Those looking for evidence of Limbaugh’s influence pointed to Clinton’s edge among Republicans in Indiana and North Carolina. In Indiana, 10 percent of Democratic primary voters described themselves as Republicans, a higher rate than in any state but Mississippi, and they went for Clinton by eight percentage points, according to exit polls. In North Carolina, they were 5 percent of the electorate, and went for her by 29 points.
By contrast, Obama won Republican voters, often by very large margins, in seven of the eight states where exit polls were able to report the group before the Texas and Ohio primaries on March 4, when Limbaugh first coaxed listeners to vote for Clinton.
Limbaugh called off the effort in May 2008, saying that he wanted Clinton to stay in the race to protract the Democratic nomination fight but that Obama would be easy for Republicans to beat.
“Barack Obama has shown he cannot get the votes Democrats need to win — blue-collar, working-class people,” he said. “(Obama) can get effete snobs, he can get wealthy academics, he can get the young, and he can get the black vote, but Democrats do not win with that.”
Of course, Obama won in November 2008. And so did Donald Trump in 2016, in an election that saw efforts by some Democrats to cross over in open primary states to vote for Trump in the belief that he would be easy to beat.
But ironic examples do not a political science trend make. So I asked some political scientists: can crossover voting really shift elections?
“If there is such evidence, I haven’t seen this”
Yanna Krupnikov, an associate political science professor at Stony Brook University, told me that even beginning to understand the impact of crossover voting strategies like “Operation Chaos” or the South Carolina GOP’s votes for Bernie Sanders is challenging.
“For example, we’d first have to assume that partisans would truthfully explain their strategies,” she said. “Second, we’d have to assume a counterfactual of what would have happened if there wasn’t any effort by the other party to push a certain candidate.” She added she hadn’t seen much proof that crossover voting strategies were effective. “If there is such evidence, I haven’t seen this.”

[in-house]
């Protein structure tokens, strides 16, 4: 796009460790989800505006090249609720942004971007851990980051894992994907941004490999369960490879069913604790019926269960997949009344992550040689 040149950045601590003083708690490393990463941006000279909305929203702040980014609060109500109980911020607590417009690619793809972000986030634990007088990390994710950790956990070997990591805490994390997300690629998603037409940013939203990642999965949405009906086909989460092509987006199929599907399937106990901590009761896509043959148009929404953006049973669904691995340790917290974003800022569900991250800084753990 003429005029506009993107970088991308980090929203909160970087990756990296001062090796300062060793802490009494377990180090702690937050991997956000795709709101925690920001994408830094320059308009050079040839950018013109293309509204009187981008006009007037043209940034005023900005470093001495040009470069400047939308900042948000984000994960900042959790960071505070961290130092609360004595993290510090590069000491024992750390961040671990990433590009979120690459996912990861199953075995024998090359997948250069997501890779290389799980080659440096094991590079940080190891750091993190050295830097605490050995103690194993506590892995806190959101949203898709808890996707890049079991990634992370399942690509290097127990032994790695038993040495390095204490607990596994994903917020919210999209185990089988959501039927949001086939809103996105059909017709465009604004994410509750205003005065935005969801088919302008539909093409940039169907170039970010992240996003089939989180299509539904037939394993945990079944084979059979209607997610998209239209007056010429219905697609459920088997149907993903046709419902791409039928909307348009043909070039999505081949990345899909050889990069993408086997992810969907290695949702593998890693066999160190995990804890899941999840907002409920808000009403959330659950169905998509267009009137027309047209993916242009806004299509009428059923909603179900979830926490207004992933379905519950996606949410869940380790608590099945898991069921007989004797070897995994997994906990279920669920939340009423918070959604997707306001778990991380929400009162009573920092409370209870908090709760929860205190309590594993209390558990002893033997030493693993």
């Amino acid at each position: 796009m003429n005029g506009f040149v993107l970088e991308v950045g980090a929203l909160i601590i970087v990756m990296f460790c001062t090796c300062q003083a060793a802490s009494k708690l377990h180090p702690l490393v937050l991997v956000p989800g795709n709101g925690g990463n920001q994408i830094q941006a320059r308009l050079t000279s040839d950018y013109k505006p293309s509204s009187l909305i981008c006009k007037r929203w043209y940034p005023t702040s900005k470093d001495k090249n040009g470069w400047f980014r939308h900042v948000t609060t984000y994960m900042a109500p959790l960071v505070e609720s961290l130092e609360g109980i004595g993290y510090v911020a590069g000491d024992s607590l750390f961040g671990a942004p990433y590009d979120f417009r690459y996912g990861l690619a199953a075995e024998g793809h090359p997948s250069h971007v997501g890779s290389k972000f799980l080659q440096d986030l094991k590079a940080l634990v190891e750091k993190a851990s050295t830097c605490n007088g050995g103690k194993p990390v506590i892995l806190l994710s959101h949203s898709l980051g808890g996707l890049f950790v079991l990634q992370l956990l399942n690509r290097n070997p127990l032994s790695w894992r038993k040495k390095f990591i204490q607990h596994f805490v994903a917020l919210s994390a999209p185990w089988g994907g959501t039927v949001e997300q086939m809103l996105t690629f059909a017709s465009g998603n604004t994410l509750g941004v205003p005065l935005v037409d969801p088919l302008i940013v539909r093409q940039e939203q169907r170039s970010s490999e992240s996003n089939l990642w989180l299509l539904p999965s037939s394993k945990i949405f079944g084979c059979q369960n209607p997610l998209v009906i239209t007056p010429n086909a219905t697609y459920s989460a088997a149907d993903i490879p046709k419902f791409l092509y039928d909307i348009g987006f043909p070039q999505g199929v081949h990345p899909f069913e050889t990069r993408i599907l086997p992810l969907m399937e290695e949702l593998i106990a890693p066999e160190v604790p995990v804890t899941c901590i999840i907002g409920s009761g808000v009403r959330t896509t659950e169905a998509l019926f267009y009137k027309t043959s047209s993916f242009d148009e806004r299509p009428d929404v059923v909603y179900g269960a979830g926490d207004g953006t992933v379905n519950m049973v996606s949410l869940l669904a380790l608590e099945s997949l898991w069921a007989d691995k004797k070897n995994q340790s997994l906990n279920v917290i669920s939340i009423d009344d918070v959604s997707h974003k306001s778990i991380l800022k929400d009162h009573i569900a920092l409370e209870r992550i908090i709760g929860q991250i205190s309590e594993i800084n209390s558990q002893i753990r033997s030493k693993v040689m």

Kelly Rader, an associate political science professor at Yale University, agreed, telling me that while crossover voting is common in open primaries, “there’s little empirical evidence that crossover voters are trying to sabotage the party in the general election.” Rather, she said, “They seem to be voting for their sincerely preferred candidates.” Of the South Carolina GOP’s push for Sanders, she said, “It seems more like a political stunt to draw attention to the drawbacks of open primaries.”
But Krupnikov made an important point: such a strategy, if it were to prove effective, could backfire massively. Rush Limbaugh almost certainly did not want an Obama presidency, for example, and Democrats decidedly did not want Trump to win the White House. Pushing a “more extreme” candidate, Krupnikov said, puts one’s own voting preferences on the line.
“If your candidate falters — and he or she might because nothing is certain — you are going to end up with a president who is very far removed from your own positions. In other words, if this strategy backfires you could actually end up with an even worse outcome than if you’d just left the other party alone.”
“I don’t see that happening”
Martin told me she and other South Carolina Republicans had chosen to support Sanders because Biden still held a significant lead in the state. “I’m not sure if we could move him with enough crossover votes to overcome Biden,” she said, “but that’s the math we’re looking at is who can we cross over and vote for that mathematically will cause the most consternation.”
Ultimately, she hopes that the crossover vote push will cause South Carolina Democrats “the same kind of angst that we’ve had for years” and push them toward closing their primary.
“I do not think it was a result of our efforts, even if we were as successful mathematically as we could be, that everyone’s going to agree to close the primaries tomorrow,” she told me, but said coverage of their efforts was already getting traction with Democrats in the fight for closed primaries.
I asked whether Martin was concerned that a Sanders primary victory in South Carolina pushed by Republican crossover voters could ultimately result in a Sanders presidency. She took my point, but said, “I don’t see that happening.”
She said the Iowa caucuses showed that “the people that make the rules in the Democrat party are not going to allow Bernie to be the nominee.” Citing debate rule changes and recent remarks by Democratic Party stalwarts like James Carville, she said that there was no way the party would permit Sanders to win the nomination.
“The rule makers in the Democrat party are not going to let him be the nominee, so that is not a concern for us.”
Author: Jane Coaston